IN THIS ISSUE

Tide and Toys

by Scott Warner

My wife said one day when our children were little, “I’m worried about Sam. He doesn’t seem to hear well.” I asked why but didn’t catch her answer. Just then, Sam appeared. I said in a commanding voice, “Clean up your room!” and he patted the cat. I stuck my head between the couch cushions and uttered “cookie” so softly that even I couldn’t hear it. As soon as my head was out, Sam demanded his cookie, slack jawed as a starving sparrow. En route to the pantry, a toy soldier bayoneted my foot and a little car stubbed my toe. I found the cookies on the pantry floor between a stuffed frog and a phalanx of Happy Meal toys.

Clearly, our house was no longer our own. At least, Sam’s hearing was fine.

An infinite number of child psychologists at an infinite number of typewriters might eventually type a phrase that would make the boys pick up their toys. Of simpler means, we called our parents, who between guffaws uttered something about “payback.”

First, we tried organization. The boys didn't pick up their toys, we reasoned, because they didn't know where to put them.

The next day, my wife bought a dozen plastic bins at Wal-Mart. We spent a long Saturday meticulously categorizing the toys using a system I devised on a computer spreadsheet. Hours later, the entire volume of play room toys had been reduced to a small corner of neatly stacked bins. Sam and brother Alex listened raptly as we proudly explained our new system. They swore by all that was animated to follow it and acted thrilled that their lives were finally so well ordered.

My wife and I poured ourselves champagne as we stood on the deck and toasted our brilliance against the setting sun. I talked about writing an article for publication about the idea, because, surely, clueless parents elsewhere needed our help. My wife talked about walking around the house in bare feet.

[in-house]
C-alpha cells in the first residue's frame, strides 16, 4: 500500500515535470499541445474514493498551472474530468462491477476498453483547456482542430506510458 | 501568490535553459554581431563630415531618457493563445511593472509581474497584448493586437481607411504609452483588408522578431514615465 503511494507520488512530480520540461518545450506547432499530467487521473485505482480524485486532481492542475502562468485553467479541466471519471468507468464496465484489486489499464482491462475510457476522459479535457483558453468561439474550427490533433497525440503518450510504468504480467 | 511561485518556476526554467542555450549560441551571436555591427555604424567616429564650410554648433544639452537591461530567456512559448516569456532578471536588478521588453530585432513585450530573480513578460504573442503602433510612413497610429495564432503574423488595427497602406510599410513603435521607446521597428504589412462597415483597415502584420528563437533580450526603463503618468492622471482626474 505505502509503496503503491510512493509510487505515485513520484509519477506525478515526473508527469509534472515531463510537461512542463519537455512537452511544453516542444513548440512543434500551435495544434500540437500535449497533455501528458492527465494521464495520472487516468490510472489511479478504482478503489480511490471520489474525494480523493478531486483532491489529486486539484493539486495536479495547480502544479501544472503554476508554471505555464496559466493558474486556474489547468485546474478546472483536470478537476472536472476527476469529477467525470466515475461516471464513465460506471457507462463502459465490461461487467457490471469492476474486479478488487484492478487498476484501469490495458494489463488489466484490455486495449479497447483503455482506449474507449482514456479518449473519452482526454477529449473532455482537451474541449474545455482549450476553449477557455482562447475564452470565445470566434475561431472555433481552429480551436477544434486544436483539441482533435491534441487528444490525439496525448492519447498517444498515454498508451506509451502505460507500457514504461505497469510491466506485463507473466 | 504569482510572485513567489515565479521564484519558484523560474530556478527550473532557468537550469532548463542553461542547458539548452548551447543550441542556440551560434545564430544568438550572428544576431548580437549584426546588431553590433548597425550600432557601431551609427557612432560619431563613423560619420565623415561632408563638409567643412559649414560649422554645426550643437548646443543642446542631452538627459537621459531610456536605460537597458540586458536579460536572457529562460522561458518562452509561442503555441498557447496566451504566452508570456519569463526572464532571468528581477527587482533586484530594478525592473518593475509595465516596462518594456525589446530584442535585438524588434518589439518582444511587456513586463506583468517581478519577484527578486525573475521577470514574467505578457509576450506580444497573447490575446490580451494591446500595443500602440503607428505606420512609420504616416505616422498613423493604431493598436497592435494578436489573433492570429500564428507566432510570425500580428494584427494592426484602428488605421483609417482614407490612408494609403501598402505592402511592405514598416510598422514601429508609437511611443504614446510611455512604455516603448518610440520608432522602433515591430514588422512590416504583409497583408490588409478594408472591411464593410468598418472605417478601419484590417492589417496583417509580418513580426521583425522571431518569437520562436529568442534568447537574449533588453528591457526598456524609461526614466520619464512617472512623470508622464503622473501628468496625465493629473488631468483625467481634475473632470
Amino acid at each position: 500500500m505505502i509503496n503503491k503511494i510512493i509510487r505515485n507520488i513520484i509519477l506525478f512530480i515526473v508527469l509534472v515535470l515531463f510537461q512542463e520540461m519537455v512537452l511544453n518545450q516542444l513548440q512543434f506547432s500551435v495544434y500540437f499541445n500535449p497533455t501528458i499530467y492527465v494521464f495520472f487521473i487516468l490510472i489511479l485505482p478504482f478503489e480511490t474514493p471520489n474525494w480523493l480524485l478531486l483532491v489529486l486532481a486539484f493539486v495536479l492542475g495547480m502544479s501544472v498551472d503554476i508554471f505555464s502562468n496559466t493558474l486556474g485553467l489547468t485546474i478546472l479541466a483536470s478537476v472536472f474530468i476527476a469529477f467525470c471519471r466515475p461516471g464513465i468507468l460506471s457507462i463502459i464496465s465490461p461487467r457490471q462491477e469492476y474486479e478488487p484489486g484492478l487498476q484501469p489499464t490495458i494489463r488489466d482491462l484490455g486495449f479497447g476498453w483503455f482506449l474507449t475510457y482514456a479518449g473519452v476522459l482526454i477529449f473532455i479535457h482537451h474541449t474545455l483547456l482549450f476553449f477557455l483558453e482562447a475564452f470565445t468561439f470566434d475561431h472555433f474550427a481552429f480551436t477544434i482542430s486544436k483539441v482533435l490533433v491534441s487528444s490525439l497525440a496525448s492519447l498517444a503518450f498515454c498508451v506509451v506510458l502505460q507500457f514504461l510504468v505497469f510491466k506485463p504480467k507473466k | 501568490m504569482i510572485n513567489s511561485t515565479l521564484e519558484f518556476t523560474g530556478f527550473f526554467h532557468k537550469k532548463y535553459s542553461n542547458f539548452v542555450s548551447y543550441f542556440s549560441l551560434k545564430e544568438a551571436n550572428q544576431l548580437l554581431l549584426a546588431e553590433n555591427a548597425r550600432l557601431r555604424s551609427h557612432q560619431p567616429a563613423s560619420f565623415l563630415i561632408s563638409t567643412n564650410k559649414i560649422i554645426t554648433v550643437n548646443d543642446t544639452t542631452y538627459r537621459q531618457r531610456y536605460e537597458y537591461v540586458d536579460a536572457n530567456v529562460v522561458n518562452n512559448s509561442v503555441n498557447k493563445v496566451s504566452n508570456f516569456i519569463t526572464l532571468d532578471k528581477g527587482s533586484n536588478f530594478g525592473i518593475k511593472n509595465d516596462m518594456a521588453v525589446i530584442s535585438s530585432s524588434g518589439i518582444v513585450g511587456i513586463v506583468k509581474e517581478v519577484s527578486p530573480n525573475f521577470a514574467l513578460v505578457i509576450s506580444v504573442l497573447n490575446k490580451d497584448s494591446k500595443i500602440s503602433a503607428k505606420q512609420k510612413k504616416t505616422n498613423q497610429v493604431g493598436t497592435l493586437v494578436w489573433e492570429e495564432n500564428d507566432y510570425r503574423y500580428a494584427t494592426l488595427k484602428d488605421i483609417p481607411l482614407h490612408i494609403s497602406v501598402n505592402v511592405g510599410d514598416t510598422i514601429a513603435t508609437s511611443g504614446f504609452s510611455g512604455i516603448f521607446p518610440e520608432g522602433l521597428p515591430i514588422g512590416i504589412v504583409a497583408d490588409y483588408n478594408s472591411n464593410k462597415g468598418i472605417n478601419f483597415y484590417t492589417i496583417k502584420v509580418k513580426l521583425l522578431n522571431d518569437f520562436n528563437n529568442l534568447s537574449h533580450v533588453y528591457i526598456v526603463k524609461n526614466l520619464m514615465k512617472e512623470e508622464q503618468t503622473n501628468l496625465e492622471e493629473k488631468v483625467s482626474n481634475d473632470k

We went back inside. The living room was overrun by plastic dinosaurs and potato people, the latter holding the high ground on the back of the couch. The sinks were full of Batmen and plastic boats. A river of toy trucks, plastic tools, action figures, toy space ships, and board game pieces flowed from the play room to the upstairs hallway. The new bins had disappeared.

Next, we decided to lead by example. “I always did what my parents did, not what I was told,” I boasted, and my wife didn’t immediately phone my mother to verify my claim. We called the children and announced that all of us would pick up the toys. They cheered. The four of us set to work in high spirits. Six minutes later, something crashed in the kitchen. My wife and I were alone.

“Did your parents ever try leading by example to get you to pick up your room?” my wife suspiciously asked. We finished cleaning up and hoped our refrigerator would still have food in it when we went downstairs for dinner.

Logically, it seemed that our next strategy, denying parental approval, that most valued of childhood possessions, couldn’t fail.“ The children will be devastated when we don’t approve,” my wife theorized. It was unfair to use their emotions against them, but this was War.

I waded into the playroom and accused, “Slobs!”

The boys stopped, their little people suspended between the bed and the jaws of waiting dinosaurs. Sam seriously replied, “We’re not slobs, Dad.”

“Oh, yes, you are,” I corrected him. “Take this room, for example. It’s disgusting. You’re to clean it immediately. Your mother and I are not happy with you.”

Sam flung up his arms and hooted, “Never!”

“Never!” Alex, agreed. “Neva-a-a-h!” they both proclaimed with considerable panache and fair harmony.

I’m not proud of it, but when all else failed I threatened to throw away their toys. They howled and I felt guilty, but not a toy moved. Indeed, they consistently and effectively thwarted all our plans without the slightest hint of moving even one toy.

In the end, we happily gave up. Logic, after all, is silly in a world ruled by handshakes sticky from juice and coded messages scrawled in crayon. Here on the coast of Maine, the Moon’s pull makes the sea drop shells and seaweed on the rocky shore. My boys scamper nimbly among the rocks. Out of the house, it’s hard to believe that they’re responsible for such domestic disharmony. I’ve been watching the toys, however, with my copy of the Farmer’s Almanac handy. I’m pretty sure the sea isn’t the only thing the Moon affects.

About the Author: 
Scott Warner is the father of two young boys and a free-lance writer residing in Lincoln, Maine. He is a frequent contributor to All About Baby & Child Magazine.

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